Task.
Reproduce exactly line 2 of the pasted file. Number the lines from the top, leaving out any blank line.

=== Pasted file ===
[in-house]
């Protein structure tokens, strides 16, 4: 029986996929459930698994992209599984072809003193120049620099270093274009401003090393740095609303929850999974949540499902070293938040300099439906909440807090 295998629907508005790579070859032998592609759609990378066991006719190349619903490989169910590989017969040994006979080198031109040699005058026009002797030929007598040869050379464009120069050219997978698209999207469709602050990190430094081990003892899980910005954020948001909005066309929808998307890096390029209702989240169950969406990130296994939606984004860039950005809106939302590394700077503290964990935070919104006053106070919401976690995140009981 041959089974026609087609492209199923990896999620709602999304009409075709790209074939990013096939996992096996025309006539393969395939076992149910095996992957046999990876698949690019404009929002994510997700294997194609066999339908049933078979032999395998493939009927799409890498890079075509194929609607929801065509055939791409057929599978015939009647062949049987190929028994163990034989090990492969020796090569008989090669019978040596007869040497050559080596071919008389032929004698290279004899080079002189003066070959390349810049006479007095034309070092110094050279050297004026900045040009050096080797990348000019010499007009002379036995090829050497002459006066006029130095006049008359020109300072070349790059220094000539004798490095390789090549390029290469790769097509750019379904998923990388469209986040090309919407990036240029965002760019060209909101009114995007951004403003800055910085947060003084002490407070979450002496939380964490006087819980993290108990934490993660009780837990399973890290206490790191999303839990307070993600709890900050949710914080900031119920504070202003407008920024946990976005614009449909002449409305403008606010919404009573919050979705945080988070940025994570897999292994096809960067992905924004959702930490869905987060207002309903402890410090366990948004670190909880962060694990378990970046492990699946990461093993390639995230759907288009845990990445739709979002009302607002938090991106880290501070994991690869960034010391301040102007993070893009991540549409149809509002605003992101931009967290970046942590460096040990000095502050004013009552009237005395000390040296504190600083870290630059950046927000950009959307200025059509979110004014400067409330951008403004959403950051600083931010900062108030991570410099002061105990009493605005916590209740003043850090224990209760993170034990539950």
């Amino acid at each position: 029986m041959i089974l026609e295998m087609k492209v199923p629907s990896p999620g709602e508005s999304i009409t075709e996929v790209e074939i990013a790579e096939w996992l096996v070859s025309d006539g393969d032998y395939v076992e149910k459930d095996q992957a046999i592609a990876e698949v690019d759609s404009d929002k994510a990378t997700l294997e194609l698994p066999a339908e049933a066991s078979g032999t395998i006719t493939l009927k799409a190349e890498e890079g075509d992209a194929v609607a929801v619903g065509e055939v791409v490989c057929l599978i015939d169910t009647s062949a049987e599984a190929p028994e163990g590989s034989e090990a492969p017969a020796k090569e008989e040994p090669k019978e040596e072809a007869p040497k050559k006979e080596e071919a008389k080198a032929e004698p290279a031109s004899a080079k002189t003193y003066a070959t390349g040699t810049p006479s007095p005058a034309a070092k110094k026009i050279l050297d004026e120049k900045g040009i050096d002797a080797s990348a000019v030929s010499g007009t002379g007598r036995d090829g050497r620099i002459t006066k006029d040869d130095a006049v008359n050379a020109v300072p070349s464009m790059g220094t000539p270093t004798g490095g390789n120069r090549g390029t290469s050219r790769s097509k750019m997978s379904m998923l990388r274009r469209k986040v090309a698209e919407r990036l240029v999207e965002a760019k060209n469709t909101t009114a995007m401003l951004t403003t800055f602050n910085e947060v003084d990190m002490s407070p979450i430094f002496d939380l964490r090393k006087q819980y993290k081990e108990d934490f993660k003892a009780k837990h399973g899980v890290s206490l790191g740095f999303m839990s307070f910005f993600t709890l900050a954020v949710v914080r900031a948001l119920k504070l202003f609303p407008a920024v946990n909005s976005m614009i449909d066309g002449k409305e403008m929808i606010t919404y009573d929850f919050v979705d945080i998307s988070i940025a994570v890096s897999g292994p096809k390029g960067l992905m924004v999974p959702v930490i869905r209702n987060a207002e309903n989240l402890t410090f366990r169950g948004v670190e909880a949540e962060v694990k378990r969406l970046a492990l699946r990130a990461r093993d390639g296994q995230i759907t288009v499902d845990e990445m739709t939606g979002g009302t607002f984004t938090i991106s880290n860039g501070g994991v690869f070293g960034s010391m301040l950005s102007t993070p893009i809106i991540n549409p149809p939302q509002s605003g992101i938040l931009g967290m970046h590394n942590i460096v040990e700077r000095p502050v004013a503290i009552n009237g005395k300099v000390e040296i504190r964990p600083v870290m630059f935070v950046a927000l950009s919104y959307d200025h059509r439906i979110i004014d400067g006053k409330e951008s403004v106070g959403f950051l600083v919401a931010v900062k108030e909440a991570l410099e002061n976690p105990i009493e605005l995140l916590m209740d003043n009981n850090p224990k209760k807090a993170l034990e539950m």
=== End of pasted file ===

């Protein structure tokens, strides 16, 4: 029986996929459930698994992209599984072809003193120049620099270093274009401003090393740095609303929850999974949540499902070293938040300099439906909440807090 295998629907508005790579070859032998592609759609990378066991006719190349619903490989169910590989017969040994006979080198031109040699005058026009002797030929007598040869050379464009120069050219997978698209999207469709602050990190430094081990003892899980910005954020948001909005066309929808998307890096390029209702989240169950969406990130296994939606984004860039950005809106939302590394700077503290964990935070919104006053106070919401976690995140009981 041959089974026609087609492209199923990896999620709602999304009409075709790209074939990013096939996992096996025309006539393969395939076992149910095996992957046999990876698949690019404009929002994510997700294997194609066999339908049933078979032999395998493939009927799409890498890079075509194929609607929801065509055939791409057929599978015939009647062949049987190929028994163990034989090990492969020796090569008989090669019978040596007869040497050559080596071919008389032929004698290279004899080079002189003066070959390349810049006479007095034309070092110094050279050297004026900045040009050096080797990348000019010499007009002379036995090829050497002459006066006029130095006049008359020109300072070349790059220094000539004798490095390789090549390029290469790769097509750019379904998923990388469209986040090309919407990036240029965002760019060209909101009114995007951004403003800055910085947060003084002490407070979450002496939380964490006087819980993290108990934490993660009780837990399973890290206490790191999303839990307070993600709890900050949710914080900031119920504070202003407008920024946990976005614009449909002449409305403008606010919404009573919050979705945080988070940025994570897999292994096809960067992905924004959702930490869905987060207002309903402890410090366990948004670190909880962060694990378990970046492990699946990461093993390639995230759907288009845990990445739709979002009302607002938090991106880290501070994991690869960034010391301040102007993070893009991540549409149809509002605003992101931009967290970046942590460096040990000095502050004013009552009237005395000390040296504190600083870290630059950046927000950009959307200025059509979110004014400067409330951008403004959403950051600083931010900062108030991570410099002061105990009493605005916590209740003043850090224990209760993170034990539950």